Preferably, adhesives are used for holding the particulate material together, and to the impervious sheet. This is disclosed in U.S. Pat. No. 4,693,923. When the composite is manufactured, the adhesive that is near the outer surface of the layer of particulate material can be left in a tacky condition, and then the cloth or water permeable (porous) layer can be placed over the particulate layer and adhered to the particles with the adhesive that is left in place. The water permeable layer also can be retained with a separate adhesive layer. Additionally, a permeable or porous layer that is sprayed into place can be added over the outer surface of the particulate layer to form the covering that produces or prevents mechanical abrasion of the particles and subsequent loss thereof.

The composite waterproofing sheet provides a low cost way of making a product that will stand up under abrasion with one surface exposed, (the water permeable layer) and which will reduce problems with erosion or the like at the bottom of a pond, canal, trench or the like.

BRIEF DESCRIPTION OF THE DRAWINGS

FIG. 1 is a cross-sectional view of a typical waterproofing sheet made according to the present invention; and

FIG. 2 is a cross-sectional view of a schematic showing of a sheet made according to the present invention installed for lining a canal or pond and preventing leaks from such pond.

DETAILED DESCRIPTION OF THE PREFERRED EMBODIMENTS

In FIG. 1, a waterproofing sheet indicated generally at 10 comprises a membrane or sheet 11 of a polymeric material, such as high density polyethylene, or some other water impermeable material. The impermeability of the sheet of material can be selected as desired, and the thickness can be such that the sheet 11 itself is somewhat flexible to semi-rigid. The sheet 11 provides a support of a layer 12 of particulate material. The layer 12 is made up of individual particles 13 of a material, such as a clay, that will swell in the presence of water or other liquid. This can be either a sodium montmorillonite (bentonite) that swells in the presence of water, or a modified clay that has been treated to become organophilic (sensitive to organic compounds).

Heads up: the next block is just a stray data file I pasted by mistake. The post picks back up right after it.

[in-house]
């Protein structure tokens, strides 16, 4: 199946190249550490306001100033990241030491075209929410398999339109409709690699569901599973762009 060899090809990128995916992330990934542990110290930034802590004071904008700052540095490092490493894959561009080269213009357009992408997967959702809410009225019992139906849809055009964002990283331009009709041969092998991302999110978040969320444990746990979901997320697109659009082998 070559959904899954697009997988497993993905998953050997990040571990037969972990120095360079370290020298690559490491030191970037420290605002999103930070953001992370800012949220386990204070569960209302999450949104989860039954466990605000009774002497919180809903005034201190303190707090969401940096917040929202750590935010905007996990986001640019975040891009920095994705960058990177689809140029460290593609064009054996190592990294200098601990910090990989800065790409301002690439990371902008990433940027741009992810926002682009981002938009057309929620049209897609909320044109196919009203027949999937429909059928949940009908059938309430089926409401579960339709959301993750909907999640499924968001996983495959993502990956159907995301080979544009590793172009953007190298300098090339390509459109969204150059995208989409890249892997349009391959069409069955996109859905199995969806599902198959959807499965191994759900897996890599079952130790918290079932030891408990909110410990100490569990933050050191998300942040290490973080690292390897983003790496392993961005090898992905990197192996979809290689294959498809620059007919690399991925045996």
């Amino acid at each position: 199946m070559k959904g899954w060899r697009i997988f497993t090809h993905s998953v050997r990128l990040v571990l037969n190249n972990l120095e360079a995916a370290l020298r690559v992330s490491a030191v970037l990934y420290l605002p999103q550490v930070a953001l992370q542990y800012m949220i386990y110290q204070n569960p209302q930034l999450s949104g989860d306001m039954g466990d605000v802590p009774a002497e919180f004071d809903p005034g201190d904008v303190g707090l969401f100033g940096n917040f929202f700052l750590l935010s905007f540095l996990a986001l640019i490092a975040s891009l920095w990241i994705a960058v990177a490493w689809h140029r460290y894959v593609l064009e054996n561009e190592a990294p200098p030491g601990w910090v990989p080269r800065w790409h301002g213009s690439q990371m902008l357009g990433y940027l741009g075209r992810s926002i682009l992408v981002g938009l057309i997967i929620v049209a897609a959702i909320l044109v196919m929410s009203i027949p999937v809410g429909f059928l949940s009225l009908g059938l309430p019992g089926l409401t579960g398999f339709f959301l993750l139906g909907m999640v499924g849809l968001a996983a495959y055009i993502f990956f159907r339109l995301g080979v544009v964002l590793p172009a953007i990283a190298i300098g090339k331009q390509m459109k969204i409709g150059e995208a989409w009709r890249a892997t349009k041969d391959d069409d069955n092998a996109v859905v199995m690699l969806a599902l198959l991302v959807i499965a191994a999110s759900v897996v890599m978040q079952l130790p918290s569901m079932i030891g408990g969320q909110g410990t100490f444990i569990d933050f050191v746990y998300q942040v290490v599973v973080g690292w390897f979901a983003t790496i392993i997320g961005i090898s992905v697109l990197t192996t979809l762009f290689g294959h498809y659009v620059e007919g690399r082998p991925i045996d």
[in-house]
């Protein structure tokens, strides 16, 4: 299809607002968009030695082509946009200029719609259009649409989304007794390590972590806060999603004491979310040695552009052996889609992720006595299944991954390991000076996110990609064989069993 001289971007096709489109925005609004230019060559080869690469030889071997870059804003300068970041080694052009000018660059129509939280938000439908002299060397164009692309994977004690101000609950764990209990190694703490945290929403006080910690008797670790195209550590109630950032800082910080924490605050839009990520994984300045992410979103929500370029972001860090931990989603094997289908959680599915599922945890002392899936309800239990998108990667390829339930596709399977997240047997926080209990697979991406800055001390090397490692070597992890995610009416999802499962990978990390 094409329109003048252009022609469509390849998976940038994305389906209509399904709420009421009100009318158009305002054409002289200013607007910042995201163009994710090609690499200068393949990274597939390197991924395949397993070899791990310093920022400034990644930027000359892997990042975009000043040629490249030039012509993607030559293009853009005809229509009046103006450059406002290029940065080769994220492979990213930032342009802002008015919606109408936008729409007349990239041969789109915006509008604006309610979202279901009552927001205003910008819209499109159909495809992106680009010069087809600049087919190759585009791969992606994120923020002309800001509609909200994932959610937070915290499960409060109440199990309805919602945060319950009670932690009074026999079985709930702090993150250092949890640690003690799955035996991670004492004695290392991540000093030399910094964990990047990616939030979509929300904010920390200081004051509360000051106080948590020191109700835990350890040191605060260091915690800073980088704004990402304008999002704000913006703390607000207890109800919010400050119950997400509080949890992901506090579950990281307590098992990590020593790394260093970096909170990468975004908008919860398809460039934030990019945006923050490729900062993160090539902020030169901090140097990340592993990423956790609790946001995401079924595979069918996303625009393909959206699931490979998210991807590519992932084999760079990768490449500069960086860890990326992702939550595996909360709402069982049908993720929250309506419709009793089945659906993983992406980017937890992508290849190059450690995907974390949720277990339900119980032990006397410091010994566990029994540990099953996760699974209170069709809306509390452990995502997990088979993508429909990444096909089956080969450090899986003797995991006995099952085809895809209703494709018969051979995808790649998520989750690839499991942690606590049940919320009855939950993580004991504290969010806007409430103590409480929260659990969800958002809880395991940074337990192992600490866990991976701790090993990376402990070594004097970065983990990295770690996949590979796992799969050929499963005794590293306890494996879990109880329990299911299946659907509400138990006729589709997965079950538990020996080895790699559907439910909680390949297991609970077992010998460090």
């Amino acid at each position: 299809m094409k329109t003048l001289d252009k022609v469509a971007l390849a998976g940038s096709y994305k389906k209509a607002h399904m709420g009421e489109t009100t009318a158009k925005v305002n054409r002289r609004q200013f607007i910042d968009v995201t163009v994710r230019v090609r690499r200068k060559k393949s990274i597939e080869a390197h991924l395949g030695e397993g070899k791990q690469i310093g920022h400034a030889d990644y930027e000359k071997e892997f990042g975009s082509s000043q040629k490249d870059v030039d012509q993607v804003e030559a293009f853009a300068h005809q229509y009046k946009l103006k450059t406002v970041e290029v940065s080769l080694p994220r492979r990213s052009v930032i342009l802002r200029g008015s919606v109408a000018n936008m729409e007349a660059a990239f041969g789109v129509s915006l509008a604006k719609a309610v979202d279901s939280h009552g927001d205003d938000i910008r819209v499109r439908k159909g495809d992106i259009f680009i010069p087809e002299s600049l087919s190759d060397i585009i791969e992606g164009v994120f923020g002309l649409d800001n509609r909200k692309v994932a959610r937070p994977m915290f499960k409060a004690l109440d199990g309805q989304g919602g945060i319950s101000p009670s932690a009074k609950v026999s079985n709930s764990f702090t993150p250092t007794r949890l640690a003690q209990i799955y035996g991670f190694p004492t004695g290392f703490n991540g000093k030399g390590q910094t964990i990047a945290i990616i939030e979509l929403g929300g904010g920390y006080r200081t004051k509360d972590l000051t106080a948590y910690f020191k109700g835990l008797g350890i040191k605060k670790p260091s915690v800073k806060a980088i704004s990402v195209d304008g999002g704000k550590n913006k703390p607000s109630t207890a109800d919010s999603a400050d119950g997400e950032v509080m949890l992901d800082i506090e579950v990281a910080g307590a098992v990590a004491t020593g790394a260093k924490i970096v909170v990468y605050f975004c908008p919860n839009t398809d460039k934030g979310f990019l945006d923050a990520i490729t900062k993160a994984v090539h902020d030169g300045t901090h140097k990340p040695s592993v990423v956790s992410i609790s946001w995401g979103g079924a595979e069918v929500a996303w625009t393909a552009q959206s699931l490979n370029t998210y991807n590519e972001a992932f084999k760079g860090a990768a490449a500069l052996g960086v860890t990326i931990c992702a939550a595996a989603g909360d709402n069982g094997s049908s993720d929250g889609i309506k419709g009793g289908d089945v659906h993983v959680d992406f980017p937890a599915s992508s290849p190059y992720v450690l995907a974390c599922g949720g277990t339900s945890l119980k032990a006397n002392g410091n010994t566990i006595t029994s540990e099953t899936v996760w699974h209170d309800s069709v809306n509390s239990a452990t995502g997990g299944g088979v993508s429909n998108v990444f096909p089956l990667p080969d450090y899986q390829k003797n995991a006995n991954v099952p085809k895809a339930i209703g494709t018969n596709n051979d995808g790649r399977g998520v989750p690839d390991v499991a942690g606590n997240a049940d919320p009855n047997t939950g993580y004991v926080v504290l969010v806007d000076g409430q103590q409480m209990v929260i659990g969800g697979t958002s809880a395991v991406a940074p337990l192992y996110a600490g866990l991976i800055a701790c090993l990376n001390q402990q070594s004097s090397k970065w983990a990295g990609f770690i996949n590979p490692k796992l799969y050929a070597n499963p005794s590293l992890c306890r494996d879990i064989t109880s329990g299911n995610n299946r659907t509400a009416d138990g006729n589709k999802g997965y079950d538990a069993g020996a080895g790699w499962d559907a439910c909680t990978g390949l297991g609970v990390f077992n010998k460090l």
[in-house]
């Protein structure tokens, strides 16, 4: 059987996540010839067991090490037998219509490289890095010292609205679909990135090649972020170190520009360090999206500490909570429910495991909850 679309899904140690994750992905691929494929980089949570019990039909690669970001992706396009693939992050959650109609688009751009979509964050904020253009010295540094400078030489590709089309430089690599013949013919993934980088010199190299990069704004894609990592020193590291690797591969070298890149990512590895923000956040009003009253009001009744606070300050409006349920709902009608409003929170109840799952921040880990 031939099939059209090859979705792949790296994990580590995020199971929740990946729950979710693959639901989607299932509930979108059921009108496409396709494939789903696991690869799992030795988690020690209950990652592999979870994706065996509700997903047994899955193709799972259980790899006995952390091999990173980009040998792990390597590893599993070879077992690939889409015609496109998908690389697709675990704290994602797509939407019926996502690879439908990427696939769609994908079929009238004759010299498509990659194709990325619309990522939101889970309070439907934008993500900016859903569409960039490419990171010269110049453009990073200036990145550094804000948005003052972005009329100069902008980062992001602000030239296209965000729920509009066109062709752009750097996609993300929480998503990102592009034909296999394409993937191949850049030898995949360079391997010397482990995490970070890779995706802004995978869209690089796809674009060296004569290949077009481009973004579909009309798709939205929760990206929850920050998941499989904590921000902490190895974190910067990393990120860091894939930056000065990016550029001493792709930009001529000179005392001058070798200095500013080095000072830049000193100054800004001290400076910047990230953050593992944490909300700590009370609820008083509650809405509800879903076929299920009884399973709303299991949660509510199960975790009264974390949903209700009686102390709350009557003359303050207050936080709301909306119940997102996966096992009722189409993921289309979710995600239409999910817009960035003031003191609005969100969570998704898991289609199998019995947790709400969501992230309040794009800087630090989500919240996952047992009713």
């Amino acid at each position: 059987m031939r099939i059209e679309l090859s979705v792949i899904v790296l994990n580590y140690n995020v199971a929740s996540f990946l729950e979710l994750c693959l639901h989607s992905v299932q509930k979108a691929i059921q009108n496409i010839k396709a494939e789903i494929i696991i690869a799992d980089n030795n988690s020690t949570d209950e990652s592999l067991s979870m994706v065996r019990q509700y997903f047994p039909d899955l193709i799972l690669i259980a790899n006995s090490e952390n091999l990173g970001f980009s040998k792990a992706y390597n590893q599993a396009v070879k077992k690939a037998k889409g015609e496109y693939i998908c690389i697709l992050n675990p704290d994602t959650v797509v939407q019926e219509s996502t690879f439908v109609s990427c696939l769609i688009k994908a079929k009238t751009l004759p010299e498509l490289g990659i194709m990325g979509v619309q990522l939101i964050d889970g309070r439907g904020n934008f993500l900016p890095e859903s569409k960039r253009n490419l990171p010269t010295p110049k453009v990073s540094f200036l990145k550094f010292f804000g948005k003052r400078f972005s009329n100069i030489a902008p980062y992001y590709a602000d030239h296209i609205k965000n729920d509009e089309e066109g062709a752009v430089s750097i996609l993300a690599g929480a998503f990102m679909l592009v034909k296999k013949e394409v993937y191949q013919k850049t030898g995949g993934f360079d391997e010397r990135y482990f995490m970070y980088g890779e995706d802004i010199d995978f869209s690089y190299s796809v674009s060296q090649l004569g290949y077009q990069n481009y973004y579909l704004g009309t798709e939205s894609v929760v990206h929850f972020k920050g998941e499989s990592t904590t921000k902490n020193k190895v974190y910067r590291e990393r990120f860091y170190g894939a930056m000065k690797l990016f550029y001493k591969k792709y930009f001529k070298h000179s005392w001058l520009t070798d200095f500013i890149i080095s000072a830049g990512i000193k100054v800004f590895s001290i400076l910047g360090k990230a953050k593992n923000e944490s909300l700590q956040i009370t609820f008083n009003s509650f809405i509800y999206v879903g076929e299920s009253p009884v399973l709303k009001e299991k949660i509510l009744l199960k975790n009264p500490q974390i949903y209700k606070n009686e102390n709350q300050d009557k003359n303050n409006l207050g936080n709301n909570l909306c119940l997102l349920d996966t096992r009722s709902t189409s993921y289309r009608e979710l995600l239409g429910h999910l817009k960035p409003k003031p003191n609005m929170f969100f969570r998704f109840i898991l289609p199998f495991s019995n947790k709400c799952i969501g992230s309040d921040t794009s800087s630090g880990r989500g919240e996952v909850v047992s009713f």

The membrane of sheet 11, which comprises the base sheet, can be sprayed onto the layer of particles 12, if the layer 12 is separately formed, or in some other way adhered to layer 12. Use of adhesives is one way that particles 13 can be caused to form a layer, as shown in U.S. Pat. No. 4,693,923. The layer 12 is made to be of suitable thickness, for example in the range of 1/4" thick or more. The individual particles 13 are adhered together, and adhesives such as those disclosed in U.S. Pat. No. 4,639,923 can be used.

The process of making the composite sheet 10 can be any desired process such as spraying in the adhesive at the same time the particles are laid down, or adding the adhesives and particles in sequential layers as shown in U.S. Pat. No. 4,693,923. A composite of the backing membrane sheet 11 and the layer 12 of particulate material is then covered with a sheet of woven or non-woven fabric or other liquid permeable or porous layer indicated generally at 15. The water permeable sheet will be caused to adhere to the particulate layer 12 on an opposite side of layer 12 from the membrane 11. The particulate layer 12 can be left with an uncured adhesive on its outer surface, and then a fabric sheet laid down into place. The composite can be either compressed with a pair of rollers, or the sheet 15 can be caused to come into contact with material on layer 12 which causes sheet 15 to adhere to layer 12. The fabric sheet, if it is a non-woven or woven material, can be made of polypropylene, or other synthetic fibers as, well as natural fibers.

Of course a separate layer of adhesive can be placed on to an existing particulate layer 12 before laying down the fabric sheet 15.

The fabric sheet is a water permeable sheet or layer of material that has some strength, so that it does not separate easily, and when in place on the particulate layer 12 the sheet 15 will take some abrasion or contact with other materials without causing erosion or dislodging of the particles 13 in the layer 12.